DIVORCE BEFORE OR DURING RETIREMENT
The rate of divorce among those over the age of 55 is increasing dramatically, having doubled since 1990. While the number of those getting re-married later in life is increasing, those in second marriages are also 2½ times more likely to get divorced. While all divorces bring their own challenges, getting divorced in the later stages of a career or after retirement raise specific issues that need to be considered.
The primary concern for those divorcing later in life is how their retirement plans will be impacted as a result of having to divide retirement assets as well as incur new living expenses such as establishing a separate residence.
If you have spent time out of the workforce, you may be eligible to claim Social Security retirement benefits using your former spouse’s work record provided you meet certain requirements. First, you must have been married for over 10 years. Second, your anticipated benefits based on your work record must be lower than those using your ex-spouse’s record. Third, you must be over age 62 and unmarried. Fourthly, your ex-spouse must meet the eligibility requirements to claim Social Security benefits.
While many couples divorcing later in life are leaving long-term marriages, and so meeting the 10 year requirement, those same couples are more likely to remarry. That will prevent the re-marrying spouse from claiming Social Security on the ex-spouse’s work record.
2. Retirement Assets
When dividing retirement assets such as pensions, 401(k) or 403(b) plans, a Qualified Domestic Relations Order (QDRO) is needed. This type of Order permits the retirement assets to be divided between the titled spouse (the spouse that owns the retirement asset) and the non-titled spouse (the spouse that doesn’t own the asset) without incurring a penalty.
Attention needs to be paid to pre-retirement and survivor death benefits. Pre-retirement death benefits are paid to the non-titled spouse if the titled spouse dies before retiring. Survivor benefits are paid to the non-titled spouse if the titled spouse dies first after retirement. If these benefits are not specifically addressed in a Separation Agreement or the Judgment of Divorce, then the retirement plan cannot make these important benefits available to the non-titled spouse. Without these benefits being addressed, the non-titled spouse will lose this significant asset upon the death of the titled spouse.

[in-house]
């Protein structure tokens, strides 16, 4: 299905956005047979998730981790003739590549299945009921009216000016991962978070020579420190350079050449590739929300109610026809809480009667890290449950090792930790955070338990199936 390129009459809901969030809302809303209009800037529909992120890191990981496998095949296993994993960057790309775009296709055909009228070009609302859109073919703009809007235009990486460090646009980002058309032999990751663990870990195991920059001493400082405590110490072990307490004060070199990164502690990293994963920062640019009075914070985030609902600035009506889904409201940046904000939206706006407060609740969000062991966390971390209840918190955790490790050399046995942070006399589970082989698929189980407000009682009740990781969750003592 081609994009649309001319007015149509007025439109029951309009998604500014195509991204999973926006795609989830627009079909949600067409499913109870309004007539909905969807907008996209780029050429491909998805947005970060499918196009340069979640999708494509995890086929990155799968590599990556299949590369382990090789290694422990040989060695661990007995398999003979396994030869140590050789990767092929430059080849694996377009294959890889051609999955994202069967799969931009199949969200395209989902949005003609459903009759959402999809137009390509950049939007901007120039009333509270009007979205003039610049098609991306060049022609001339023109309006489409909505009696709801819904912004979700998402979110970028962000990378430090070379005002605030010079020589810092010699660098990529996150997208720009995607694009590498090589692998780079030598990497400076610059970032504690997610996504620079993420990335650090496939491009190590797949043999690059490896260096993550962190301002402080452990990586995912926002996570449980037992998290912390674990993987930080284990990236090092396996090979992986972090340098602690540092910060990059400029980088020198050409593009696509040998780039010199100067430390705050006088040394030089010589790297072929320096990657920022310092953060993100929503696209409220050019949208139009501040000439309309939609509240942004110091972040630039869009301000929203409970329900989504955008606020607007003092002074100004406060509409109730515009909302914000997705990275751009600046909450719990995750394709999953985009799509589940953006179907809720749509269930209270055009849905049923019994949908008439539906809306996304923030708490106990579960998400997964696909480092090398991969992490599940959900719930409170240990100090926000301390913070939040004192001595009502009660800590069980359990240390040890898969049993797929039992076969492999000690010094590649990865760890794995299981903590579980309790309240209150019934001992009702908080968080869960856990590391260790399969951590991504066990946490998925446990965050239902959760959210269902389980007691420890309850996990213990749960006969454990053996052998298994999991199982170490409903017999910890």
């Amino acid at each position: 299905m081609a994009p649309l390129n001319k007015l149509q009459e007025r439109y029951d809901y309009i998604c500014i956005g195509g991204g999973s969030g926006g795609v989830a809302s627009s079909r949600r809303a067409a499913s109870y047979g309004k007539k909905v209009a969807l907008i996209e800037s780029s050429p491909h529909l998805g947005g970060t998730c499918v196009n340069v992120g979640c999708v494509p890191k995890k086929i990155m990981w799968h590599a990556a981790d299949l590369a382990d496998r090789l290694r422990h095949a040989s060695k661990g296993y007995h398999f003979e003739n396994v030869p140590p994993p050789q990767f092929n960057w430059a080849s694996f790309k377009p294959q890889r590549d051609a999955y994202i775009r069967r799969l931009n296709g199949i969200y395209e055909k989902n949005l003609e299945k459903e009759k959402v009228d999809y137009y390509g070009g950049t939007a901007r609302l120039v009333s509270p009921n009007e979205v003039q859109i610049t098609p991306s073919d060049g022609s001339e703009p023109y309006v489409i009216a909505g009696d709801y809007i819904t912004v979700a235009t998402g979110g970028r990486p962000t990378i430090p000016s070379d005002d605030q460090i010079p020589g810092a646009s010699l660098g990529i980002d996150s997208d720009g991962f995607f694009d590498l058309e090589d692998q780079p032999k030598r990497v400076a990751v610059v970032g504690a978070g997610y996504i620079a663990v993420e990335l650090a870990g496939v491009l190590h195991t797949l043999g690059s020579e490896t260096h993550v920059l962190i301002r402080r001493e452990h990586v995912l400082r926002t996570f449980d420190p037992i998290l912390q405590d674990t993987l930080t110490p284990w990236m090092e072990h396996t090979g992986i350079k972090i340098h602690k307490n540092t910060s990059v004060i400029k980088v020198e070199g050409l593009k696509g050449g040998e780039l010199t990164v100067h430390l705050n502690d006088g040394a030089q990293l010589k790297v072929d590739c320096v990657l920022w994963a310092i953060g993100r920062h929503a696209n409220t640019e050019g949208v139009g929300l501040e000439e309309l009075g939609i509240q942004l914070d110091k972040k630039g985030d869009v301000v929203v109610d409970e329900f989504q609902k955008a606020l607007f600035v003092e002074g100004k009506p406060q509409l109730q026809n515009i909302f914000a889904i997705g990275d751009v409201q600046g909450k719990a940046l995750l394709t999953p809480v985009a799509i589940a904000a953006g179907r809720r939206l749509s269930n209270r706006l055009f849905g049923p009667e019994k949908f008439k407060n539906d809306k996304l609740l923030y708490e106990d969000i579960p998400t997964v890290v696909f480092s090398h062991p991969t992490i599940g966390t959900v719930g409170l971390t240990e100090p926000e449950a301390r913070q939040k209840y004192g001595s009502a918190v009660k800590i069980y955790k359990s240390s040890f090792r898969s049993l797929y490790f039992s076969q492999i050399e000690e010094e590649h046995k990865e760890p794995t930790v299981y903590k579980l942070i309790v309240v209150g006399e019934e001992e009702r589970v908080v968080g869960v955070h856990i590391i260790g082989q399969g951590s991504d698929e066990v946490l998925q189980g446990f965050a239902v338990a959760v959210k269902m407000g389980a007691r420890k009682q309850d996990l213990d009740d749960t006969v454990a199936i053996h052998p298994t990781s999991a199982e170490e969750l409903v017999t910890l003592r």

Another factor to be considered is that only one beneficiary can be named for pre-retirement and survivor benefits. This can impact those looking to re-marry after a long-term marriage, as the beneficiary cannot be changed to a new spouse.
Clever planning through insurance can replicate these same benefits, potentially for a lower long-term cost, so this could be an option to discuss with your insurance provider.
The law in New York provides a formula for calculating the presumptive amount of maintenance based on both spouses’ incomes. For those over the age of 55, “income” can become more complicated than in earlier career stages, with stock options, car allowance, travel and vacation benefits and more being included within an overall compensation package.
Another concern is whether the payment of maintenance will delay the retirement date of the payor spouse. It should be argued that the maintenance to be paid will be replaced by Social Security and distributions from retirement assets upon retirement, in order to limit the duration of maintenance to prevent any potential delay in retirement.
4.Distribution of Marital Assets
Similarly to maintenance, compensation packages for those in the later stages of careers can complicate the distribution of marital assets. For instance, stock options granted to a spouse by his or her employer for past performance at or around the commencement of the divorce are treated differently than those granted to encourage future endeavors. Many of those divorcing over the age of 55 are business owners, partners, or others who share in the equity of the companies for which they work. Dividing these ownership interests can create several issues that require professional representation to address appropriately.
While custody of children is not often an issue in divorces later in life, divorce can still create an emotional toll on grown children that may need to be addressed. Family therapy can often help facilitate a conversation to resolve issues arising from a divorce or from a new relationship. Even if your children are reluctant to be involved in therapy, you may gain valuable insight into how to discuss or address any issues during a time of instability.
Relationships after divorce are becoming increasingly common at all stages of life, with many leading to new marriages. If you are entering into a new marriage and have significant assets, a pre-nuptial agreement should be considered to ensure those assets are addressed appropriately.
Whatever your situation, you should consult with an experienced estate planning attorney to discuss how best to protect yourself and your loved ones following a divorce at any stage of life. A divorce will nullify any election you may have made to administer a will or trust, while you may also want to change who you have appointed in a Power of Attorney or through a Health Care Proxy.
This is not intended to be legal advice. You should contact an attorney for your specific situation.
Martin S. Butcher, Senior CounselMartin Butcher is senior counsel with the firm and practices Family, and Matrimonial. He can be reached by phone at 866-303-9595 toll free or 845-764-9656 and by email.[/column]